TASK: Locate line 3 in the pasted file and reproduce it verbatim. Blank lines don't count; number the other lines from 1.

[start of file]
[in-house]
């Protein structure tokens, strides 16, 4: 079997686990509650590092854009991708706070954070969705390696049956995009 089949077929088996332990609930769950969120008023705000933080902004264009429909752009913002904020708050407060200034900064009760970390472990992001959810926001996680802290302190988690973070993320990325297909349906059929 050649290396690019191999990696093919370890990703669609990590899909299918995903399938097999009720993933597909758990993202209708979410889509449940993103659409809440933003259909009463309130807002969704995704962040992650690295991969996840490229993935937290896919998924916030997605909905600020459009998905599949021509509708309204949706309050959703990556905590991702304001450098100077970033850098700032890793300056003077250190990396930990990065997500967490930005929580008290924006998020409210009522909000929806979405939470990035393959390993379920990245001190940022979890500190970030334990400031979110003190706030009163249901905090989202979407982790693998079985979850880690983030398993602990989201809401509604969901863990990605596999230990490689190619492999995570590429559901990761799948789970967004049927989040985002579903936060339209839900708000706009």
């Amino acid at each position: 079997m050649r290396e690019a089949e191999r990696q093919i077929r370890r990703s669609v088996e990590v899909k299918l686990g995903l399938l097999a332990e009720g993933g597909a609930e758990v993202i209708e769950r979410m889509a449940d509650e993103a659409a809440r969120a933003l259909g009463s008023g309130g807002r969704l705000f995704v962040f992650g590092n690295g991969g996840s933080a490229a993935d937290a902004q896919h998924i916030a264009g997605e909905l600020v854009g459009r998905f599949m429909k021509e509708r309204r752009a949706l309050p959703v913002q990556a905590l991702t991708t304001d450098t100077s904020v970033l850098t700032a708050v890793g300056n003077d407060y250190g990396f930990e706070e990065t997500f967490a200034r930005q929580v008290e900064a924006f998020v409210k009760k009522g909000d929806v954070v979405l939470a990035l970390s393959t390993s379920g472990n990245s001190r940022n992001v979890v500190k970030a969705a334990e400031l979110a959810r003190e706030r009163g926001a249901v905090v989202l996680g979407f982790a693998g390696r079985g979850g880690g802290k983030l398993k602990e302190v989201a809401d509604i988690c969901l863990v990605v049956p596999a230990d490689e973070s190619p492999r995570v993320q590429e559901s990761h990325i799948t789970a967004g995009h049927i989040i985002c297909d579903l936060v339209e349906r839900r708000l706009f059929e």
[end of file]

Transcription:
């Amino acid at each position: 079997m050649r290396e690019a089949e191999r990696q093919i077929r370890r990703s669609v088996e990590v899909k299918l686990g995903l399938l097999a332990e009720g993933g597909a609930e758990v993202i209708e769950r979410m889509a449940d509650e993103a659409a809440r969120a933003l259909g009463s008023g309130g807002r969704l705000f995704v962040f992650g590092n690295g991969g996840s933080a490229a993935d937290a902004q896919h998924i916030a264009g997605e909905l600020v854009g459009r998905f599949m429909k021509e509708r309204r752009a949706l309050p959703v913002q990556a905590l991702t991708t304001d450098t100077s904020v970033l850098t700032a708050v890793g300056n003077d407060y250190g990396f930990e706070e990065t997500f967490a200034r930005q929580v008290e900064a924006f998020v409210k009760k009522g909000d929806v954070v979405l939470a990035l970390s393959t390993s379920g472990n990245s001190r940022n992001v979890v500190k970030a969705a334990e400031l979110a959810r003190e706030r009163g926001a249901v905090v989202l996680g979407f982790a693998g390696r079985g979850g880690g802290k983030l398993k602990e302190v989201a809401d509604i988690c969901l863990v990605v049956p596999a230990d490689e973070s190619p492999r995570v993320q590429e559901s990761h990325i799948t789970a967004g995009h049927i989040i985002c297909d579903l936060v339209e349906r839900r708000l706009f059929e």